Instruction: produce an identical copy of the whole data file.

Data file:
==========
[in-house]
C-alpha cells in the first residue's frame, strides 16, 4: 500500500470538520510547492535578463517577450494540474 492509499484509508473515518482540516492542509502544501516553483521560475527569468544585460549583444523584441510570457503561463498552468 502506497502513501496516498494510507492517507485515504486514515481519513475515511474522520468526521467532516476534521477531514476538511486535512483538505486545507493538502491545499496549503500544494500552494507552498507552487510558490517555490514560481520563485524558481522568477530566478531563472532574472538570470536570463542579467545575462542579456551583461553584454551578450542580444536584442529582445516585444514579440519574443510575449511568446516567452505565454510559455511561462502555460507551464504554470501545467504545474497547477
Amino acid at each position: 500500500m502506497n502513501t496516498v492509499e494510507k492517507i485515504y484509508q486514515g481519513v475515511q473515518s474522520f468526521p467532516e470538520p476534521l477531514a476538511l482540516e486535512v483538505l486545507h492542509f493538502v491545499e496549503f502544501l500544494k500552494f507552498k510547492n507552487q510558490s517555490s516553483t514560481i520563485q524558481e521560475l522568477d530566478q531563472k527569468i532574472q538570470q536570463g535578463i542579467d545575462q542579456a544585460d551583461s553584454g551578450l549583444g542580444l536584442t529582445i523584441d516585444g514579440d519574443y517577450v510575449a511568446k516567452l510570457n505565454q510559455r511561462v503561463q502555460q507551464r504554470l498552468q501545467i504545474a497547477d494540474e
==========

[in-house]
C-alpha cells in the first residue's frame, strides 16, 4: 500500500470538520510547492535578463517577450494540474 492509499484509508473515518482540516492542509502544501516553483521560475527569468544585460549583444523584441510570457503561463498552468 502506497502513501496516498494510507492517507485515504486514515481519513475515511474522520468526521467532516476534521477531514476538511486535512483538505486545507493538502491545499496549503500544494500552494507552498507552487510558490517555490514560481520563485524558481522568477530566478531563472532574472538570470536570463542579467545575462542579456551583461553584454551578450542580444536584442529582445516585444514579440519574443510575449511568446516567452505565454510559455511561462502555460507551464504554470501545467504545474497547477
Amino acid at each position: 500500500m502506497n502513501t496516498v492509499e494510507k492517507i485515504y484509508q486514515g481519513v475515511q473515518s474522520f468526521p467532516e470538520p476534521l477531514a476538511l482540516e486535512v483538505l486545507h492542509f493538502v491545499e496549503f502544501l500544494k500552494f507552498k510547492n507552487q510558490s517555490s516553483t514560481i520563485q524558481e521560475l522568477d530566478q531563472k527569468i532574472q538570470q536570463g535578463i542579467d545575462q542579456a544585460d551583461s553584454g551578450l549583444g542580444l536584442t529582445i523584441d516585444g514579440d519574443y517577450v510575449a511568446k516567452l510570457n505565454q510559455r511561462v503561463q502555460q507551464r504554470l498552468q501545467i504545474a497547477d494540474e